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Lines, Rays, and Angles

This fourth grade geometry lesson teaches the definitions for a line, ray, angle, acute angle,
right angle, and obtuse angle. We also study how the size of the angle is ONLY determined by
how much it has "opened" as compared to the whole circle. The lesson contains many varied
exercises for students.

This is point A.
When two points are connected with a straight
Points are The sides of a triangle
line, we get a line segment. We call this line
named are line segments.
segment AB or line segment AB (note the bar on
with capital
top).
letters.

A line has no beginning point or end point. Imagine it continuing indefinitely in both directions.
We can illustrate that by little arrows on both ends.

We can name a line using two points on it. This is line EF or line (note the arrowheads).
Or, we can name a line using a lowercase letter: this is line s.

A ray starts out at a point and continues off to infinity. We can


show
that by drawing an arrow at one end of the ray. Think of the sun's
rays:
they start at the sun and go on indefinitely.

We can name a ray using its starting point and one other point
that is
on the ray: this is ray QP or ray (note the one arrowhead). Or,
we can
name a ray using a lowercase letter: this is ray r.
What is an angle? Many people think that an angle is some kind of
slanted line. But in geometry an angle is made up of two rays that
have the same beginning point.

That point is called the vertex and the two rays are called the sides
of the angle.

To name an angle, we use three points, listing the vertex in the


middle.
This is angle DEF or ∠DEF. We can use the symbol ∠ for angle.

1. Write if each figure is a line, ray, line segment, or an angle, and name it.

a. ___________________ b. ___________________ c. ___________________


____ ____ ____
d. ___________________ e. ___________________ f. ___________________
____ ____ ____

2. a. Find the angle formed by the rays DE and DF.


How do we name it?

b. Find the angle formed by the rays CA and CE.


How do we name it?

c. What is BD? (a line, a line segment, or a ray)?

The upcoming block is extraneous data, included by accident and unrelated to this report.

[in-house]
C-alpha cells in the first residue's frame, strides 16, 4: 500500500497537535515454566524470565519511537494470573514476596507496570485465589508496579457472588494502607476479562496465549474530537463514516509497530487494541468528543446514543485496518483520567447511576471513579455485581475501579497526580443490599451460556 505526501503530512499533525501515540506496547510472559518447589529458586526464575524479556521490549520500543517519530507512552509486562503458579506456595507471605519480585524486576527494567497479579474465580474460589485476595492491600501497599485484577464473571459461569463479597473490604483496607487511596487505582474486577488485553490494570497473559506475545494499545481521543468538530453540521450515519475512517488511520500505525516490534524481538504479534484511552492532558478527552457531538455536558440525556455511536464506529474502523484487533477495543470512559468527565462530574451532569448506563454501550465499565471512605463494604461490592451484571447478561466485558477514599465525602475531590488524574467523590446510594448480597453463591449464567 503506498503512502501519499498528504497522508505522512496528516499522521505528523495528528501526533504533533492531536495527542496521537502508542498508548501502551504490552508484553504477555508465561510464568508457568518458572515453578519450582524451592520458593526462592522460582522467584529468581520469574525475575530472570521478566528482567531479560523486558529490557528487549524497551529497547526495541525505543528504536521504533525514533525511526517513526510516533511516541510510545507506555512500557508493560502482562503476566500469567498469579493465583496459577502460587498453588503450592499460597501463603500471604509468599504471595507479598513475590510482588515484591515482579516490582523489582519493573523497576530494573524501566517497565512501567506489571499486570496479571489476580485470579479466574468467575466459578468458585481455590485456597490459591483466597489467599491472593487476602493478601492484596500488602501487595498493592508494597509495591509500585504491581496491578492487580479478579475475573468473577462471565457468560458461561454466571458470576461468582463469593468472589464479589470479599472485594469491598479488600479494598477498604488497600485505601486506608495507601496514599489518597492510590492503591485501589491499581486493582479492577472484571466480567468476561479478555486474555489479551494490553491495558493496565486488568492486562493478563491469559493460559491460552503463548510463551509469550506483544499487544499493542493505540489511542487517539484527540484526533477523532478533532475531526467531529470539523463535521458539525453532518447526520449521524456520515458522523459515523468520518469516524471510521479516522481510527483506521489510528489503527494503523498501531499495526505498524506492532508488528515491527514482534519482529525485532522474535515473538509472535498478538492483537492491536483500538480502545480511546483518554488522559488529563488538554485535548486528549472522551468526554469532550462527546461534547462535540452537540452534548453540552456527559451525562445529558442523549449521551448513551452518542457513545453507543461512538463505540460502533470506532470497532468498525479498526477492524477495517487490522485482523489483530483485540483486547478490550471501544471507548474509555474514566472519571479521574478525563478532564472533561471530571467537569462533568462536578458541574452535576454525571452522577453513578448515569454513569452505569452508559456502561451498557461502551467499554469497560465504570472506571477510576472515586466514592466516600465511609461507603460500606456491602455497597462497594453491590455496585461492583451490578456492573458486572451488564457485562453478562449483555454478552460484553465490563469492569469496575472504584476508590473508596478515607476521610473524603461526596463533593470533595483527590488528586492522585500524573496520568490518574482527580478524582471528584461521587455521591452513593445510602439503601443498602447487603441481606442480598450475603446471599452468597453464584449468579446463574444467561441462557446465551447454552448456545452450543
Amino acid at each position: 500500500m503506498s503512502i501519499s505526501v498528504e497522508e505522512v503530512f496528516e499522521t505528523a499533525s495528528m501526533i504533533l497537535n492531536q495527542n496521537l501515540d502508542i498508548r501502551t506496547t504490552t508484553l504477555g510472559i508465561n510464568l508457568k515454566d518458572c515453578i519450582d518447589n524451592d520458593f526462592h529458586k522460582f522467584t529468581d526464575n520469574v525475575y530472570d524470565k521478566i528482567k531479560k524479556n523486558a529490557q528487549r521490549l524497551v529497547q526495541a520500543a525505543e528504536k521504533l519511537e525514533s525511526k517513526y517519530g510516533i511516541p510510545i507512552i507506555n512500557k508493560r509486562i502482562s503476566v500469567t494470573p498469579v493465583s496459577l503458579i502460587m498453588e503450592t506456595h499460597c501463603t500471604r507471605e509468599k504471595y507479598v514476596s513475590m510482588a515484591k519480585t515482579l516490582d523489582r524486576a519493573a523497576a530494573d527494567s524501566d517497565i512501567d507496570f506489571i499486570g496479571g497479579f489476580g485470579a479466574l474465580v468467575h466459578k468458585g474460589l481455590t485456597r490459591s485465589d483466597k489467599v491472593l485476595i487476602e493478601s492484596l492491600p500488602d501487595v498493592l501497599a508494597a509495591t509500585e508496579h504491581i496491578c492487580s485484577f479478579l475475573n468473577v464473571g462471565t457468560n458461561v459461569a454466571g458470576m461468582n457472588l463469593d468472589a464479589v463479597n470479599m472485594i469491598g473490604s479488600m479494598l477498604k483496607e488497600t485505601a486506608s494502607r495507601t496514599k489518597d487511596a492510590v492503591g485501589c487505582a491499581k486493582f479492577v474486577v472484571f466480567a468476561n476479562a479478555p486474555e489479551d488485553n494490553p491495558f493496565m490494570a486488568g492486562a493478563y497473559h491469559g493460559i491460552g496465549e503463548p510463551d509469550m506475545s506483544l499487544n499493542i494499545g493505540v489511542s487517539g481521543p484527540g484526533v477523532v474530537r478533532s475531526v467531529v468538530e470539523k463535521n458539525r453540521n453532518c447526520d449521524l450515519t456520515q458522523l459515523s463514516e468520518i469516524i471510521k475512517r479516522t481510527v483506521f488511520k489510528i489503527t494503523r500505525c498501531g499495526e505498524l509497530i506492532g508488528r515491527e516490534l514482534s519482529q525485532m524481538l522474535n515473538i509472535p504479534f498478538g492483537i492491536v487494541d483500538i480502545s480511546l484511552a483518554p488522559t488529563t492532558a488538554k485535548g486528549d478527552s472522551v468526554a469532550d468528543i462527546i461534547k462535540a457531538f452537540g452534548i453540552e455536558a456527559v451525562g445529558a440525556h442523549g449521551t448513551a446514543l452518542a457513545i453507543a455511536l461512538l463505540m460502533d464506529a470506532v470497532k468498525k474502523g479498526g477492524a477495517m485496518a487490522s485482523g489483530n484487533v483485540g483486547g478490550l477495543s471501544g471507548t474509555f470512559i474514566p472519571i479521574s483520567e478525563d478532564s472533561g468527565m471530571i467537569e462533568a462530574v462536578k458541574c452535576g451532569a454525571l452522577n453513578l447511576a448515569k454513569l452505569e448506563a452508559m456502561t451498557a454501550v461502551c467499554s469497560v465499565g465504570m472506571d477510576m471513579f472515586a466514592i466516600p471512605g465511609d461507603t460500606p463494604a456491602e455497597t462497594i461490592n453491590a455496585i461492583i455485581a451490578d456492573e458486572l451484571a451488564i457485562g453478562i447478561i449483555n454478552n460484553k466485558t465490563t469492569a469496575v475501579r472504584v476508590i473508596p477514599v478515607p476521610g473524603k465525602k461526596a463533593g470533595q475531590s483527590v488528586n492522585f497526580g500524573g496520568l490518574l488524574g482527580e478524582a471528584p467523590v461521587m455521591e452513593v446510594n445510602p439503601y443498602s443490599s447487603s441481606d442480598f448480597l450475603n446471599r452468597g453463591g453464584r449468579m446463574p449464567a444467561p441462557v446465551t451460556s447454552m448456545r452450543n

3. a. Draw two points, D and E. Then draw line DE.

b. Draw point Q not on the line.

c. Draw rays DQ and EQ.

d. Find angles EDQ and DEQ in your drawing.

Imagine that the two sides of the angle start side by side, and
then
open up to a certain point. When the two sides “open up”, they
draw
an imaginary arc of a circle. (You can illustrate this with two
pencils as the
two sides of an angle. Keep one pencil stationary while you rotate
the other.)
This angle is half of the full
circle,
so it measures 180°. It is called
the straight angle. This is one-fourth of the
full circle, so it is 90°.
Your two pencils (rays) are
If the angle opens up to a full lying This is called the right
circle, we say the angle is down flat or straight on the angle. Table and book
360 degrees (360°). floor. corners are right angles.

In each of these pictures the angle is opened more and more and The angle is opened even
keeps getting bigger. The arc of the circle is larger. more now. It is an obtuse
angle: an angle that is
These angles are acute angles, which means they are less than a
more than a right angle,
right angle (less than 90°). Think of acute angles as sharp angles. If
yet less than a straight
someone stabbed you with the vertex of an acute angle, it would
angle.
feel sharp.
Think of obtuse angles as
dull angles.

Here's
another
way of
thinking
about
angles.
Think of
a sun
rising in
the
morning
in the
horizon,
graduall
y getting
higher,
and
traveling
through
the sky
along an
arc of a
circle.

How big is the angle?

It does not matter how long the sides of the angle are. Remember, they are rays, and rays go
on indefinitely. But when we draw them on paper, we have to draw them as ending
somewhere.

The sides of the angle might even seem to have different lengths. That doesn't matter
either. The size of the angle is ONLY determined by how much it has “opened” as compared to
the whole circle. Think how big an arc of a circle the sides have drawn, as compared to a whole
circle.

Which of these two angles is bigger?


Look at how much the angle has opened?
How big a part of a circle have the sides drawn?
The second angle (on the right) is bigger.

Many times the arrows are omitted from the rays,


and the
arc of the circle is drawn as a tiny arc near the
vertex.
Even that is not necessary. Which of these is a
bigger angle?
Again, the second one.

4. Which angle is bigger?


a. O b O c O
R . R . R

d O e O f. O
. R . R R

5. a. Sketch three different


acute angles.

b. Sketch three different


obtuse angles.

c. Sketch a right angle


and a straight angle.

6. Label the angles as acute, right, obtuse, or straight. To help, make these angles
with two pencils, checking how much you need to open up the angle.
a. b. c.

d. e. f.

g. h. i.

7. A triangle has three angles. In fact, the word tri-angle means a three-angled
shape.
Which of the
triangles
a, b, or c
has one
obtuse
angle? a. b. c.

Which has
one right
angle?

8. (Optional) Make a geometry notebook where you write down each new term and
draw a picture or
pictures that illustrate the term. Use colors and tidy writing. It is like your
personal geometry
dictionary. You can also do any drawing problems from the lessons in it.
Drawing and writing
yourself, instead of just reading, can help you remember the terms better!